After Apu completed his graduation from Charukala and was in search of a befitting occupation, he came upon an advertisement in a newspaper for an animation artist for an organisation called Green Field Toons, which is a branch of The Decode Limited. “I became a story designer and was in charge of their concept, layout and story board,” shares Apu, “It was at this organisation that I expanded my knowledge of animation.” As his knowledge increased, his interest in this form of art was peaked and he went on to establish his own organisation, naming it Pokee Creative House, where the artists employed, took on jobs related to animation from different companies.
Currently, Apu works as the director of the famous cartoon produced by UNICEF known as Meena, created to raise awareness in South Asia about the importance of educating women. “There are new opportunities in the field of art everywhere. Nowadays it is easy to learn about new forms of art through books and the Internet, so those who have creativity in them can expand their knowledge easily,” says an enthusiastic Apu.
Do not go where the path may lead, go instead where there is no path and leave a trail.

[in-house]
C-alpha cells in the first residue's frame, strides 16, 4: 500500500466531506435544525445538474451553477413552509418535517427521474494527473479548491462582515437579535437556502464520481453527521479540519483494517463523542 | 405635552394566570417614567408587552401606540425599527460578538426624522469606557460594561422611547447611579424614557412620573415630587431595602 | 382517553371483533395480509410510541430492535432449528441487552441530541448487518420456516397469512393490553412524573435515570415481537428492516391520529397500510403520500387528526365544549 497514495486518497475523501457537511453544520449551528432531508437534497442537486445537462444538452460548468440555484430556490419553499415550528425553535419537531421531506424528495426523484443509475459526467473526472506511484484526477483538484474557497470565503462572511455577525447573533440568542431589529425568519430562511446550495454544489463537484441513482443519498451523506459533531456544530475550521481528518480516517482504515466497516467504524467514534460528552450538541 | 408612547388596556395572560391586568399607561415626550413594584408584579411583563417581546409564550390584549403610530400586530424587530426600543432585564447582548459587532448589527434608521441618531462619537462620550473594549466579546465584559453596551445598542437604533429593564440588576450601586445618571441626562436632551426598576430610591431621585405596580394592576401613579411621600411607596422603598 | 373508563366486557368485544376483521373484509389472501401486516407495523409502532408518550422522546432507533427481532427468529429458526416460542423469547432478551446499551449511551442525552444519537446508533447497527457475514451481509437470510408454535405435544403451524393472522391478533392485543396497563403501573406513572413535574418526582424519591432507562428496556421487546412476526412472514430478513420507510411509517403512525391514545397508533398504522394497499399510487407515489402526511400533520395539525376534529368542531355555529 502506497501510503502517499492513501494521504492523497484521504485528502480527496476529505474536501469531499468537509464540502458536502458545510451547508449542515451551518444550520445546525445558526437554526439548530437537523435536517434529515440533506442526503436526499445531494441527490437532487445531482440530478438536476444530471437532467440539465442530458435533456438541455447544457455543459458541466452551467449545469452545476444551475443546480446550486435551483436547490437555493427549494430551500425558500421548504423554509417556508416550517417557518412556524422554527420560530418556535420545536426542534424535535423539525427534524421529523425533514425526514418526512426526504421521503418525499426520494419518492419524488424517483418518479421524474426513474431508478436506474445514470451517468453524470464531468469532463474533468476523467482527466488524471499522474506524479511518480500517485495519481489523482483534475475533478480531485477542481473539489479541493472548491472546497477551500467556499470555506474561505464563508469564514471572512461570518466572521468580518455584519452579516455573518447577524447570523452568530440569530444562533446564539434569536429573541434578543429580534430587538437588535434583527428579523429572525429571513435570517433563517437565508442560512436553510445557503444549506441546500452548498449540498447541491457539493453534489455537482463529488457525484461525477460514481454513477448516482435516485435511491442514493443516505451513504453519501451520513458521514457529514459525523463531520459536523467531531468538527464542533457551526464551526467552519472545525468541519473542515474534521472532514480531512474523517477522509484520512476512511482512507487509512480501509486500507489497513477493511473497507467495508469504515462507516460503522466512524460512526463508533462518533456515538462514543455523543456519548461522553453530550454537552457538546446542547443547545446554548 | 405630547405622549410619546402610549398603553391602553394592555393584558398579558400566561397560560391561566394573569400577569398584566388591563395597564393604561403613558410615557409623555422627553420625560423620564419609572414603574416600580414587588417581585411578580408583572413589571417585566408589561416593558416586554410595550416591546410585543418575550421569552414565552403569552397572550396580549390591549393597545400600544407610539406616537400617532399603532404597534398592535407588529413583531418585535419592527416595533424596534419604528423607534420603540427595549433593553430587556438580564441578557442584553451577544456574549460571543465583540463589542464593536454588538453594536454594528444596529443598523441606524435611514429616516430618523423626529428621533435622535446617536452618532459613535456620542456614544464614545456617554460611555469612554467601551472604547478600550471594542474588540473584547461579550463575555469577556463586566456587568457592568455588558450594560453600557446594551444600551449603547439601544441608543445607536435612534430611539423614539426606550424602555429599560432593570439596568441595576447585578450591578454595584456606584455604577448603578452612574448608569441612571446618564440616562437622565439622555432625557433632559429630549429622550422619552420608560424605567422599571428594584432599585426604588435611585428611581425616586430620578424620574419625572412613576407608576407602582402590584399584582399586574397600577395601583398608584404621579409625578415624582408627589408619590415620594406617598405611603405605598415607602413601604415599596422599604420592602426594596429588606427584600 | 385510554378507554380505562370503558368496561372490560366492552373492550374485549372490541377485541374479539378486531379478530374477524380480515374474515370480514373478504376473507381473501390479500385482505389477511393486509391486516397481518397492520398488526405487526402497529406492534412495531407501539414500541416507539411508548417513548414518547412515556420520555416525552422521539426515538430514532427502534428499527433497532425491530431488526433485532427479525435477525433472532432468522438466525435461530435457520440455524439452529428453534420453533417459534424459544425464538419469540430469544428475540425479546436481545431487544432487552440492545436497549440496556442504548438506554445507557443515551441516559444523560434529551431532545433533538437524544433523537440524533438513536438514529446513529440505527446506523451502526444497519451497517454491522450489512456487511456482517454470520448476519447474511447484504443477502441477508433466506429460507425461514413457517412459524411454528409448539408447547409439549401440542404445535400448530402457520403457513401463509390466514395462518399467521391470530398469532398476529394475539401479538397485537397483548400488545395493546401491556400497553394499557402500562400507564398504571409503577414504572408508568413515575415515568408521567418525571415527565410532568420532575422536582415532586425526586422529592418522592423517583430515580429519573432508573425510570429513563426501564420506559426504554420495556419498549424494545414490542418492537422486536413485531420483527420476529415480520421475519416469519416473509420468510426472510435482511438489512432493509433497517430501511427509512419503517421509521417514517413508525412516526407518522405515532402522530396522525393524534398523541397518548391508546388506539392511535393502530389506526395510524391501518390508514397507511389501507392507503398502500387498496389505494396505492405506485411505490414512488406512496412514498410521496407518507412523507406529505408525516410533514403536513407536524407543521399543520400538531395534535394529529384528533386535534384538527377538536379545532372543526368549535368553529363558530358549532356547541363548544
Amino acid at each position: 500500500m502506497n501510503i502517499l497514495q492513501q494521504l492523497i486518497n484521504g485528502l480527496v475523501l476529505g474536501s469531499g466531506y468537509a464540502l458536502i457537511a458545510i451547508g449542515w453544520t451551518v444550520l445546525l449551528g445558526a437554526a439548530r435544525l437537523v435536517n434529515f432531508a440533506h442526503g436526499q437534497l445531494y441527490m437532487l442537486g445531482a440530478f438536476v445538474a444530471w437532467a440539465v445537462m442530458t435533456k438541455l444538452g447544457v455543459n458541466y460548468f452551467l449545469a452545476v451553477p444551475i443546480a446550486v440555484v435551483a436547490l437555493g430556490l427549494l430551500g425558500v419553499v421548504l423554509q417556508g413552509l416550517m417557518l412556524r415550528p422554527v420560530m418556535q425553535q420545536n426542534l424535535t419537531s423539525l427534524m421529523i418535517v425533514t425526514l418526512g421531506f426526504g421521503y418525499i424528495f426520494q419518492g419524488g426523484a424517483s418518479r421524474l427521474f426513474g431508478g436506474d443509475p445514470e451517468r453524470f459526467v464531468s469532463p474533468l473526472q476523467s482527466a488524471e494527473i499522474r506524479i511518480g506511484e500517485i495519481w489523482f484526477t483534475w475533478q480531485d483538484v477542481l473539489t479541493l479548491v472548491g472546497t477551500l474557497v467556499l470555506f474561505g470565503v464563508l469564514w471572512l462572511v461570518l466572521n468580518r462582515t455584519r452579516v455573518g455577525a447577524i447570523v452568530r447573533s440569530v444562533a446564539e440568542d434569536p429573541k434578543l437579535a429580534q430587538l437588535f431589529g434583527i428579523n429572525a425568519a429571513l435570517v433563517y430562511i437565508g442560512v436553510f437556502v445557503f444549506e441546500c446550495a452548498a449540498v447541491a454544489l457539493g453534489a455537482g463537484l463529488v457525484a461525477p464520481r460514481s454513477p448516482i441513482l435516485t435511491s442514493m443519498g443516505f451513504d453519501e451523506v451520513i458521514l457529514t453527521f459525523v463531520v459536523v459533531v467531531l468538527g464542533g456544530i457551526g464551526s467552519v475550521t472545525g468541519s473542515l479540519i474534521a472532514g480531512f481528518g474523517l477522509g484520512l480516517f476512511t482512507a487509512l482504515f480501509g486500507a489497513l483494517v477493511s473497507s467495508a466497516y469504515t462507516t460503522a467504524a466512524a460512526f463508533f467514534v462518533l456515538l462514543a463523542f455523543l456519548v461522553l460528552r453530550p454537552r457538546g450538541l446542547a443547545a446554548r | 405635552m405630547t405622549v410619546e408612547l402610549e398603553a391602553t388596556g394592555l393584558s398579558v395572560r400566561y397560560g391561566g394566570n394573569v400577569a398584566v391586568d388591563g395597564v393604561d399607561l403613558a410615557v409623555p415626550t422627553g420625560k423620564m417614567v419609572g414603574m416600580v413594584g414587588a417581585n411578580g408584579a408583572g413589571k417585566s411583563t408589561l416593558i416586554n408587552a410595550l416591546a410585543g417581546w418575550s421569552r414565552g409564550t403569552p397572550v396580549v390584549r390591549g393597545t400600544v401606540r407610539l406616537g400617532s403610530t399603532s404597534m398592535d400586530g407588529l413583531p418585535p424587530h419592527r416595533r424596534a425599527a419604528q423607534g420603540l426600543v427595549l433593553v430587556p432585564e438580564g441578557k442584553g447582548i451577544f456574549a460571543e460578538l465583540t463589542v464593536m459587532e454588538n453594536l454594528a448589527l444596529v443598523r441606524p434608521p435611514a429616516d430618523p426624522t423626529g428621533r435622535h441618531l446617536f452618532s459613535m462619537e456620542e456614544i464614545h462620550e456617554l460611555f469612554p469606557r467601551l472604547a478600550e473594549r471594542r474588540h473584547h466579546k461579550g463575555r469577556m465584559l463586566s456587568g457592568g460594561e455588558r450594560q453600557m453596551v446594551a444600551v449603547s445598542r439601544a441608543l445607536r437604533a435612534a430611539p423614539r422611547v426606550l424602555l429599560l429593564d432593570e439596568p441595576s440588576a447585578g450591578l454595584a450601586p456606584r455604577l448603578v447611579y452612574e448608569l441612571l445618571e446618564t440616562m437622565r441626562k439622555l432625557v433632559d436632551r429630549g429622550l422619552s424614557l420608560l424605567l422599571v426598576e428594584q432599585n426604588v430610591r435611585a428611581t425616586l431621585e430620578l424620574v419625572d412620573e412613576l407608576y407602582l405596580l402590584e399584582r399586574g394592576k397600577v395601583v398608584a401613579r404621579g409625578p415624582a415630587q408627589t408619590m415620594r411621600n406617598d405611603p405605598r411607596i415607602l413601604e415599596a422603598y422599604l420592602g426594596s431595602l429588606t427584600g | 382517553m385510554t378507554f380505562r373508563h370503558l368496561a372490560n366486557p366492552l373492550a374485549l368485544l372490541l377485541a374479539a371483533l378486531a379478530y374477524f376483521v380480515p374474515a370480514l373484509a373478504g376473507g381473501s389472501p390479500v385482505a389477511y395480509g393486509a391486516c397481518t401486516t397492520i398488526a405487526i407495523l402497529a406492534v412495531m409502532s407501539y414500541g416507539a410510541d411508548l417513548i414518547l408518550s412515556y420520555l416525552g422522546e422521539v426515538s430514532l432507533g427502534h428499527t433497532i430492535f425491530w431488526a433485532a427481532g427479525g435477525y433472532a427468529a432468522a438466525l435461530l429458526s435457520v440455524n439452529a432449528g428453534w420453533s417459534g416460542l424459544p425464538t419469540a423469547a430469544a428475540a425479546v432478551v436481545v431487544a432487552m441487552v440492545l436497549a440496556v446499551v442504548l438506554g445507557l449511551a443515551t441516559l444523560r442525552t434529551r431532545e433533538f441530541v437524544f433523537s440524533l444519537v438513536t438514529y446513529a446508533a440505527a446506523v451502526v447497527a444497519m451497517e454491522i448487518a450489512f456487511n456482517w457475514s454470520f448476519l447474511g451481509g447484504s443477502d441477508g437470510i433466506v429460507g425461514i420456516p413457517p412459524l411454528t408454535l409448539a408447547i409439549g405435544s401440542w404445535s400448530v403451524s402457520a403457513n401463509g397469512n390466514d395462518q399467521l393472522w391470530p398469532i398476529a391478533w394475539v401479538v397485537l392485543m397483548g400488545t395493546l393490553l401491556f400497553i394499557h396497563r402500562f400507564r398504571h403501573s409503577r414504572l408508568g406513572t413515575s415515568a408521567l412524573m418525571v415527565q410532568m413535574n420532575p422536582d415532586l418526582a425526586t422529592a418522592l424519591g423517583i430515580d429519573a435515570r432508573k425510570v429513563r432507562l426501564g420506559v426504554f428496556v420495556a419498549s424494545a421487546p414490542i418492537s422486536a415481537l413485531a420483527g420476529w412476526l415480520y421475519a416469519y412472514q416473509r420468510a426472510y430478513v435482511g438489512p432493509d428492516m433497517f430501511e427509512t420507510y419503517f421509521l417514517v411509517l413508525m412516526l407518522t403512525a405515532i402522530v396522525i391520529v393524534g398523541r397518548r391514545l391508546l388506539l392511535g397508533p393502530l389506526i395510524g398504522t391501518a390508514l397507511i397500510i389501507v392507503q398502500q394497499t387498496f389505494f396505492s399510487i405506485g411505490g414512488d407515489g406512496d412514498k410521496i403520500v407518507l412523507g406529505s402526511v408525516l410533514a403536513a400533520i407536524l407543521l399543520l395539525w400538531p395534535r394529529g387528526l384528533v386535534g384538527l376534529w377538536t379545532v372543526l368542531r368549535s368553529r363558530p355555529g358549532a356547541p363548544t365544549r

— Ralph Waldo Emerson
There are some artists, who have inherent talents but are unable to cultivate them in a formal institution for various reasons. Syed Rashad Imam Tanmoy is one such artist. Tanmoy loved cartoons as a child more than anything else and was an avid reader of Unmad, one of the leading cartoon magazines in the country. “I learned painting during my school days in a school in Azimpur, but my passion was drawing cartoons,” says Tanmoy, “Every year during the annual Boi Mela, I would stand in front of the Unmad stall and try to gather enough courage to approach them to show them some of my work,” he shares.
Unfortunately for Tanmoy, his parents had a different life planned out for him, and he was sent to the London Metropolitan to study Computer Science. “The day after I graduated though, I decided that Computer Science was not my cup of tea and I told my parents I wanted to become a cartoonist. My father almost had a heart attack!”
But Tanmoy stood his ground, and after two years of waiting outside, he finally worked up the nerve to walk into that Unmad stall and show them his work. He was hired instantly.